Firefighter program provides local education, pathway to professional career

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By Lacey Jarrell

Braden Krag’s future is in giving back to his community.
The 18-year-old EagleRidge High School graduate said he is looking forward to one day serving as a structural firefighter for Klamath County Fire District 1 (KCFD1) in Klamath Falls.
Braden is enrolled in the Resident Student Firefighter Program at Klamath Community College. Through the program, students can live at a fire station and learn the ropes of emergency response while pursuing an associate degree. 

“They can live there free of charge. They can study,” said KCFD1 Division Chief Devon Brown. “When they are not in the fire academy, they are assigned to one of our shifts. They work one day a week, 24 hours at a time, with the actual full-time crew they are assigned to.” 

Krag and three other resident students are assigned to the KCFD1 station near the Running Y Ranch Resort. Krag was assigned to the station in early June, shortly before starting summer classes and the fire academy. 

The Resident Student Firefighter Program at KCC is in its second year, and Brown is thrilled that residencies for the four open spots were quickly filled. He pointed out that KCFD1 requires applicants to have a Firefighter 1 certificate from the state and an EMT license before they can apply for jobs with the department. 

“A lot of people get their education and training elsewhere. Some come back, some don’t. Some find opportunities outside Klamath Falls and they just don’t return. Luckily, we’ve had good people return to take the jobs here in Klamath Falls at Fire District 1,” Brown said. “We’d like to see more people train here and stay here.”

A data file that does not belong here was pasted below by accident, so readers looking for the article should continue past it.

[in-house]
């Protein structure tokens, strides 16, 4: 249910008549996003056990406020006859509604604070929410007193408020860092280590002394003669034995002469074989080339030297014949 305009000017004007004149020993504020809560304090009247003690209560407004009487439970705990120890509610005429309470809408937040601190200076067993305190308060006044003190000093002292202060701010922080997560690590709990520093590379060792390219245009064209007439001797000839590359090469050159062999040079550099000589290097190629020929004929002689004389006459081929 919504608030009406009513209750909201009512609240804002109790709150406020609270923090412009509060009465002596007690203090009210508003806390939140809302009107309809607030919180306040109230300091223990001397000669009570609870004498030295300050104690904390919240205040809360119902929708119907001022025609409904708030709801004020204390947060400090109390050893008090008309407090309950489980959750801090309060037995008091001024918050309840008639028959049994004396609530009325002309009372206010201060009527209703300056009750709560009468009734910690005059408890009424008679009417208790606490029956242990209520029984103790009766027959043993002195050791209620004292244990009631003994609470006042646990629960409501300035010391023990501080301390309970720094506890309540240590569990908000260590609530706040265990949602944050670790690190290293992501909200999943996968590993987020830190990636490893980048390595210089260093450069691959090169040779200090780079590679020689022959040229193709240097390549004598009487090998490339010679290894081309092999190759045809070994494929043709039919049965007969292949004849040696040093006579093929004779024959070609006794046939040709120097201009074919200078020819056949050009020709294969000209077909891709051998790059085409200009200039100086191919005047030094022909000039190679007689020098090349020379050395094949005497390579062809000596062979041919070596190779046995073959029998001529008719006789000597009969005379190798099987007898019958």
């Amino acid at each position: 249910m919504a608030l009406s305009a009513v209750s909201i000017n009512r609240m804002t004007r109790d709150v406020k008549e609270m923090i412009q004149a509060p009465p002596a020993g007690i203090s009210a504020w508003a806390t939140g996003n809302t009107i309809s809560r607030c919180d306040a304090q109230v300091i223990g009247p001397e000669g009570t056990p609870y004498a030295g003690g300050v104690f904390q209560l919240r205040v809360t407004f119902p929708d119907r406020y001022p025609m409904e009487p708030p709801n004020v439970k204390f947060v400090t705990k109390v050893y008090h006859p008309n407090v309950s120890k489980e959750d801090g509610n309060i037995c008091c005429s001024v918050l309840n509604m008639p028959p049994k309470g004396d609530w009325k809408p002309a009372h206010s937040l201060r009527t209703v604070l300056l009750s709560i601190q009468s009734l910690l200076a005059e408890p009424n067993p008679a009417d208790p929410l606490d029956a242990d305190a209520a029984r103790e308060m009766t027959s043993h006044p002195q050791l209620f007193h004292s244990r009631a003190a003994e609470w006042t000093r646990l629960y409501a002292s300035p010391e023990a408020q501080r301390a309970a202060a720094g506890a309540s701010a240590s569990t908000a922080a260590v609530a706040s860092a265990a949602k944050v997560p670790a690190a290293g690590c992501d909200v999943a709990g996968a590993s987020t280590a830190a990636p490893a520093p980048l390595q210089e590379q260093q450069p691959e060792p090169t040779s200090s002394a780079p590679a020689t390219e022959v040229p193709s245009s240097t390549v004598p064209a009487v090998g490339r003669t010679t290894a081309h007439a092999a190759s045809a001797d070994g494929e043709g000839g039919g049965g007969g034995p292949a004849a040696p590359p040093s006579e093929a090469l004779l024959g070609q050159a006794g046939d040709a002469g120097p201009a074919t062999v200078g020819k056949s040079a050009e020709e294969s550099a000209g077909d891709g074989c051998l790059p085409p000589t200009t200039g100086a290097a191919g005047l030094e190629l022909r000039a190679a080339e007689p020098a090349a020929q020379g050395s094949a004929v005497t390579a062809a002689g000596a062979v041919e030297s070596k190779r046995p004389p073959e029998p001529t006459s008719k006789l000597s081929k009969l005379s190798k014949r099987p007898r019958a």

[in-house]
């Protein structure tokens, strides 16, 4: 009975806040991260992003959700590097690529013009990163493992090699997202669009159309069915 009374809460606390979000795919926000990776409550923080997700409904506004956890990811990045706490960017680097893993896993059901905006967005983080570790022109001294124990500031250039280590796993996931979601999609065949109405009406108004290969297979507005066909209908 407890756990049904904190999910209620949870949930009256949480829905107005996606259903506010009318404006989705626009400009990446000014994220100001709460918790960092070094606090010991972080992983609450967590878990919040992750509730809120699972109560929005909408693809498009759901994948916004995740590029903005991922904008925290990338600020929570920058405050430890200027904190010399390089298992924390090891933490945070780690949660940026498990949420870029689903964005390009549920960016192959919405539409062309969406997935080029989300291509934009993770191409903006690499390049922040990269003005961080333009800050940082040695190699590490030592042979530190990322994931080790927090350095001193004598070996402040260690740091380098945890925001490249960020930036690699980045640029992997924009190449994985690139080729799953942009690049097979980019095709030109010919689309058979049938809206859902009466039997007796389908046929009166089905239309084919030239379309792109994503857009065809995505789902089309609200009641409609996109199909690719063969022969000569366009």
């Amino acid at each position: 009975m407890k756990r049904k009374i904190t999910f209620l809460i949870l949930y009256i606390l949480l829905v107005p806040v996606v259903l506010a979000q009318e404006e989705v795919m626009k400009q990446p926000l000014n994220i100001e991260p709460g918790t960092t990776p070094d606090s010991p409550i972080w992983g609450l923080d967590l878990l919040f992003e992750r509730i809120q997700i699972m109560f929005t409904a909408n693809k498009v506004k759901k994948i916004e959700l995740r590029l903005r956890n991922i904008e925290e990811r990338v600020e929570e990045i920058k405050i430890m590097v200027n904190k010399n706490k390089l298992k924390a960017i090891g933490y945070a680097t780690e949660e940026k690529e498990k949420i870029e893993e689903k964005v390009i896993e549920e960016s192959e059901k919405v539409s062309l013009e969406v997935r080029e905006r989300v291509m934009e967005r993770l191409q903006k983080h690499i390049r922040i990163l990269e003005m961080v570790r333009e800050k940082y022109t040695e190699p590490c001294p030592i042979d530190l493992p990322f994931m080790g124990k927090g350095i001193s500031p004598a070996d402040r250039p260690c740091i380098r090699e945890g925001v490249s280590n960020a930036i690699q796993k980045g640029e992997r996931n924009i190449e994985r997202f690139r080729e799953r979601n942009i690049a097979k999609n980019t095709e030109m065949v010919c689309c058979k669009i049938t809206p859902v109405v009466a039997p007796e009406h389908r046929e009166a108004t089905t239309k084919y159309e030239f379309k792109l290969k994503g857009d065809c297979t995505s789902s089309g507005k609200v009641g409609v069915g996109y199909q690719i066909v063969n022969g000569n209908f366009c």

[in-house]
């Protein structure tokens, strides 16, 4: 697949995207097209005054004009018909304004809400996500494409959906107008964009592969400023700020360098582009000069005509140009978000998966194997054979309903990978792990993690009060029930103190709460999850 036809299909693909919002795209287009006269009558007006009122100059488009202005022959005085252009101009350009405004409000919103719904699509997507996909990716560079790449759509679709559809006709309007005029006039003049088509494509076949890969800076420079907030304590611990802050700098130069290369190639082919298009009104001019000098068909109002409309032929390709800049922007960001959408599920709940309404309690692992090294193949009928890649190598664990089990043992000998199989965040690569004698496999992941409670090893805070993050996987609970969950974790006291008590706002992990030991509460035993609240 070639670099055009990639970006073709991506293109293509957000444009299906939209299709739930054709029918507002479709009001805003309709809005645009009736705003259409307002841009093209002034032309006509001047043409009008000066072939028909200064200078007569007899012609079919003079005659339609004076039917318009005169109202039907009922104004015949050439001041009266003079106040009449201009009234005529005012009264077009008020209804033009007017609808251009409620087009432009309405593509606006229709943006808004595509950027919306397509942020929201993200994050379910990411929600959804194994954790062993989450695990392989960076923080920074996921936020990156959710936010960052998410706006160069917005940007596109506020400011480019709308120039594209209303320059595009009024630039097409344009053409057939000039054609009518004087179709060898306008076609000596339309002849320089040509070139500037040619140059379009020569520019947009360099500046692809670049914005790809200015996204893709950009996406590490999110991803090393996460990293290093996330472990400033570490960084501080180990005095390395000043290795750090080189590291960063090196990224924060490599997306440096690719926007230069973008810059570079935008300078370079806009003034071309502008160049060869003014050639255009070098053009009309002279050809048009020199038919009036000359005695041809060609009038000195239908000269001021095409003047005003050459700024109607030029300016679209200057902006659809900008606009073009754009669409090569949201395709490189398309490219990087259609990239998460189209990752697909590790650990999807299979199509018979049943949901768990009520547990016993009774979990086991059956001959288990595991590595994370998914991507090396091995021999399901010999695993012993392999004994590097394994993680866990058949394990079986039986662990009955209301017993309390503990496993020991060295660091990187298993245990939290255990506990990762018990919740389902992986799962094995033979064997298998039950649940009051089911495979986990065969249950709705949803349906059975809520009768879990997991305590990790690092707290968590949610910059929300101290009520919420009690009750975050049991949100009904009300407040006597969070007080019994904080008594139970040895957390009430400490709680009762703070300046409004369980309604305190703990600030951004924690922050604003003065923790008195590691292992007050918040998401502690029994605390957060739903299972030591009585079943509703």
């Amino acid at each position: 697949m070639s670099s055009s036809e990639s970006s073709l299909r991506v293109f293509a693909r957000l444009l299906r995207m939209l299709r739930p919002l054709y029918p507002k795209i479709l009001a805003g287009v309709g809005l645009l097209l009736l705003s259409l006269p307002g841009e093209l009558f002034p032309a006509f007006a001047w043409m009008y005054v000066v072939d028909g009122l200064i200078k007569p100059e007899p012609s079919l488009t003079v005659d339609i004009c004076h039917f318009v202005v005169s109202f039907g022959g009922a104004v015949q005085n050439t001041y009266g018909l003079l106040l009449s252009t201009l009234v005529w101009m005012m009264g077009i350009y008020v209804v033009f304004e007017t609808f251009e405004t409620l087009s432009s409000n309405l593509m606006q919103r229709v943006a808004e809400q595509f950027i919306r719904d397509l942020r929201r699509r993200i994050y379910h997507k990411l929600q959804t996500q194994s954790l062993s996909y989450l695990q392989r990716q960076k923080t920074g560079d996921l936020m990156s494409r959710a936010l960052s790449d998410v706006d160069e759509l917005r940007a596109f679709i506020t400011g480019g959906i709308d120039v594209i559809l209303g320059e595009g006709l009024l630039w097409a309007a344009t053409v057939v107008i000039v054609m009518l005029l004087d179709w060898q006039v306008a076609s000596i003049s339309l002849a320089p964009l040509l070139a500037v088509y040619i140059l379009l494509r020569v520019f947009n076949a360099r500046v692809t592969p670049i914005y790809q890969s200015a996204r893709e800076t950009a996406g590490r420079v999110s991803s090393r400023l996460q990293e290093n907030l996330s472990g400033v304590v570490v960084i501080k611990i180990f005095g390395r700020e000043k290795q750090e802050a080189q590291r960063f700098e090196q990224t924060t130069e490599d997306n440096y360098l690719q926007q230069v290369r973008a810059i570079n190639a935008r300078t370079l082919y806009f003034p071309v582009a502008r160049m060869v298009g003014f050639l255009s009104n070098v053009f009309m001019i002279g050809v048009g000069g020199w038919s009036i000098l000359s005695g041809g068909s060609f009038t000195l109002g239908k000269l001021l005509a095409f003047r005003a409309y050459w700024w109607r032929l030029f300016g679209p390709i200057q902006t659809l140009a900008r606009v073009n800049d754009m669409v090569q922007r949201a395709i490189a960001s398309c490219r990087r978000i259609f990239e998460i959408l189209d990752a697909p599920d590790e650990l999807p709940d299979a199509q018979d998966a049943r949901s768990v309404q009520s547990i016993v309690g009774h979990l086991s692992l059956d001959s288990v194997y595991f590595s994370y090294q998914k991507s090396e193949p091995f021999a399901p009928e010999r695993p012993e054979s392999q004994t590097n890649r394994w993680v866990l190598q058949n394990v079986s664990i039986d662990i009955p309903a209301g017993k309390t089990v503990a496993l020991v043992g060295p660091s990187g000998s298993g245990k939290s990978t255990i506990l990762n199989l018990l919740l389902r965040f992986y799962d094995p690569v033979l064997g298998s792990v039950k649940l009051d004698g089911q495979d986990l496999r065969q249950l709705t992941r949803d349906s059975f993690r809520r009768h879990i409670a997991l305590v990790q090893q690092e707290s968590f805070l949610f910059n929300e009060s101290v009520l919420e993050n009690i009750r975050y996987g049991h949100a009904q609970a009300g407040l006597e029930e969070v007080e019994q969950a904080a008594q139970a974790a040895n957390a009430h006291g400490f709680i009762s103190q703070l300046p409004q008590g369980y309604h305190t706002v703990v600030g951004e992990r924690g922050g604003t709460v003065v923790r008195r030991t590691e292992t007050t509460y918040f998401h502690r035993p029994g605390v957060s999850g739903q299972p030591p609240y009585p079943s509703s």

Fire academy 

Resident student Krag and his classmates completed summer basic firefighter academy training in July.
Students are placed with the Keno Fire Department, Fire District 4 in Stewart Lennox, and KCFD1. Brown said students are not required to accept residency to enroll in KCC’s fire and EMS programs. Seven students are currently enrolled in the program; four are residents at fire stations and three are not. 

Throughout the fire academy, students participate in a combination of classes at KCC and field exercises, such search and rescue operations and live fire exercises that take place at the station in Stewart Lennox. 

“We pretty much learned the basics about the basics,” said Krag, noting that activities included carrying victims, learning about fire behavior and building construction, using fire extinguishers and hydrants, and more. 

That could all change though, if KCC’s dream of constructing a multiuse Apprenticeship and Industrial Trades Center is realized. The center is slated to span five acres on the KCC campus and include nearly 12,000 square feet of hands-on training space for students enrolled in industrial trades and apprenticeship programs such as electrical, plumbing, millwright, pipefitter, and machinist. Students enrolled in fire sciences and emergency medical operations programs will have a 3,200-square-foot fire academy for wildland and structural fire instruction.